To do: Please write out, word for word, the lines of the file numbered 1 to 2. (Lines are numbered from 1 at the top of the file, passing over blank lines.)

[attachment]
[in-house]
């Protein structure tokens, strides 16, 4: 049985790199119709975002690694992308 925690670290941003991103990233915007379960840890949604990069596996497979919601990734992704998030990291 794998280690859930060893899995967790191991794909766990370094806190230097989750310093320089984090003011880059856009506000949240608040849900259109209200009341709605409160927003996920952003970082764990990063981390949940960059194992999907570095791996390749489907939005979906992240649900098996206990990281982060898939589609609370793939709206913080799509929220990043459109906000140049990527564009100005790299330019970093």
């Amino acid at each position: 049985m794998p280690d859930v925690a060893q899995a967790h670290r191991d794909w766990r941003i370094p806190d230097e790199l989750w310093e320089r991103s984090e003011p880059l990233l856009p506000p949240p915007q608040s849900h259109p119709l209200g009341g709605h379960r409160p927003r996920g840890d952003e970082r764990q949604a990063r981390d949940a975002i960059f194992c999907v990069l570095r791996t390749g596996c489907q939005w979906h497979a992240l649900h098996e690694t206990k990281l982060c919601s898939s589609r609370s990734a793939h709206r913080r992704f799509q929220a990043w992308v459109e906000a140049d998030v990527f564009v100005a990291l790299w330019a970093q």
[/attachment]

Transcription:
[in-house]
């Protein structure tokens, strides 16, 4: 049985790199119709975002690694992308 925690670290941003991103990233915007379960840890949604990069596996497979919601990734992704998030990291 794998280690859930060893899995967790191991794909766990370094806190230097989750310093320089984090003011880059856009506000949240608040849900259109209200009341709605409160927003996920952003970082764990990063981390949940960059194992999907570095791996390749489907939005979906992240649900098996206990990281982060898939589609609370793939709206913080799509929220990043459109906000140049990527564009100005790299330019970093």